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Groups push House Dems to spotlight T-Mobile-Sprint merger

Groups push House Dems to spotlight T-Mobile-Sprint merger
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Critics of the $26 billion T-Mobile-Sprint merger are pushing House Democrats to take a closer look at the mega-deal when they take control of the lower chamber in the new Congress.

Concerned about the lack of attention the merger has gotten from Republican leadership, a coalition of consumer and labor groups sent a letter to top Democrats on Wednesday asking them to hold hearings on the deal early next year.

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“This is the largest telecom merger before the regulatory agencies,” said Debbie Goldman, the director of telecommunications policy at the Communications Workers of America (CWA). “It affects hundreds of millions of U.S. wireless subscribers.”

Among those joining CWA in signing the letter were Public Knowledge, the Open Markets Institute, Consumer Reports and Common Cause.

The deal would combine two of the four major wireless carriers in the U.S.

Opponents worry that such a major tie-up in an already heavily concentrated market would reduce competition and lead to higher prices for consumers, especially those that rely on telecom companies’ prepaid subsidiaries.

And labor groups like CWA are predicting that as many as 30,000 workers will lose their jobs as a result of the merger.

T-Mobile and Sprint, meanwhile, are arguing that the deal would allow them to better compete with the larger carriers, Verizon and AT&T, as the industry rolls out their fifth-generation (5G) wireless networks.

“The network will produce fiber-like speeds that enable innovative mobile wireless uses; unleash an alternative to in-home, fixed broadband providers; enable disruptive video services; spark more competition for enterprise; bring better service to rural America, including high-speed broadband; create thousands of additional American jobs; and achieve accelerated 5G deployment in the United States,” the two companies wrote in a filing to the Federal Communications Commission (FCC) in September.

It’s still unclear which argument is more persuasive to regulators. Both the FCC and the Department of Justice needs to sign off on the merger in order for it to clear.

The top officials at those agencies under the Obama administration discouraged the idea of the two companies merging when it was floated in 2014 over concerns about what the increased consolidation would lead to.

Bill Baer, the head of the Justice Department’s antitrust division at the time, and former FCC Chairman Tom Wheeler wrote in a joint op-ed for CNBC last year that the merger would undo a lot of the competitive offerings that came as a result of Verizon and AT&T having to compete with the two smaller carriers.

“Things got so intense that Sprint's owners — SoftBank — approached the two of us a couple of years ago to argue that they should be allowed to buy T-Mobile,” Baer and Wheeler wrote. “The idea of eliminating a pesky rival may have made sense for Sprint. But not for the American consumer. We made that clear, and Sprint reluctantly ditched the idea.”

Now, with President TrumpDonald John TrumpCorsi sues Mueller for alleged leaks and illegal surveillance Comey: Trump 'certainly close' to being unindicted co-conspirator Trump pushes back on reports that Ayers was first pick for chief of staff MORE in the White House and many regulators seeing the 5G rollout as a top economic and national security issue, T-Mobile and Sprint are hoping to increase their chances this time around with a pitch tailored to the administration’s priorities.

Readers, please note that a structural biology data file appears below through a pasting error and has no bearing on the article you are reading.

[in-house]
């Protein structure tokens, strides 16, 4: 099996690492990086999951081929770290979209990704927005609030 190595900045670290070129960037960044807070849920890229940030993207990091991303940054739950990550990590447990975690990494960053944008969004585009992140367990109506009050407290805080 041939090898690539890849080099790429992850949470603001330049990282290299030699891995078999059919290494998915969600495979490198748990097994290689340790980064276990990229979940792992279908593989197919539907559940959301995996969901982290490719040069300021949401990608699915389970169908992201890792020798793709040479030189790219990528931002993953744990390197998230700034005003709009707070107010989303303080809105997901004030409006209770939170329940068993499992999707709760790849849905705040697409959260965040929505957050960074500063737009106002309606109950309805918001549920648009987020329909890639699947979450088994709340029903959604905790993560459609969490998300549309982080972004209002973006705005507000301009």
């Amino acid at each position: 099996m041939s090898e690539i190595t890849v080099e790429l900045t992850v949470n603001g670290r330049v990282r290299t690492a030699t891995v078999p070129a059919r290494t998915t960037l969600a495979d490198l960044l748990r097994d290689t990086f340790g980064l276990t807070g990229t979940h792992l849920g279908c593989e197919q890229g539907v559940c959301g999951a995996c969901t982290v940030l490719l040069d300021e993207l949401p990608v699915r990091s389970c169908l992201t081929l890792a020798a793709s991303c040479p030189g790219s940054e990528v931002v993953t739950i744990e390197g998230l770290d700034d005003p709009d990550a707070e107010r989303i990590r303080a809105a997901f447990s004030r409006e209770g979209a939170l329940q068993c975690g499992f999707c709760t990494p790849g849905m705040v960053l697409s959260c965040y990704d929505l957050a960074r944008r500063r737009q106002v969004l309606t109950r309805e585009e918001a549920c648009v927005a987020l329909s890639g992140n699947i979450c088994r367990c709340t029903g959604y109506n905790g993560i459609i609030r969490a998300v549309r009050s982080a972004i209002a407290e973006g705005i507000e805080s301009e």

Opponents aren’t buying it, and they’ve been frustrated by a lack of interest from the Republican-led Congress in bringing attention to the issue.

"There's been a great deal of dispute over what the actual facts are regarding the impact of this transaction, and a congressional hearing would bring those facts to light," Goldman said.

Executives for T-Mobile and Sprint testified on the merger before a Senate Judiciary subcommittee in June, but the House has yet to hold a hearing despite efforts from top Democrats.

In April, Rep. Frank Pallone Jr.Frank Joseph PalloneOvernight Health Care: House set to vote on bill targeting drug companies for overcharging Medicaid | Dems press Trump officials on pre-existing conditions | Tobacco giant invests .8B in Canadian marijuana grower Top Dems press Trump officials for answers on pre-existing conditions Overnight Health Care: US health-care spending hit .5 trillion in 2017 | White House sought 0M more to house migrant children | ObamaCare enrollment down 10 percent from last year MORE (D-N.J.), the top Democrat on the House Energy and Commerce Committee, asked Republicans to hold a hearing on the merger out of concern about its possible effects, but nothing ever materialized.

Now that Pallone is a likely candidate to become Commerce chairman, merger critics are pushing him to make a hearing a priority for early next year.

“Announcing hearings to examine the single largest pending wireless telecommunications merger, and one of the largest in the nation’s history, would be an excellent first step to implementing your vision for stronger antitrust enforcement, protecting consumers, promoting competition, and standing up for American workers,” the groups wrote to Pallone.

They also sent a letter to Rep. Jerrold Nadler (D-N.Y.), who’s in line to take over the House Judiciary Committee.

Spokespeople for T-Mobile and Sprint did not immediately respond when asked for comment.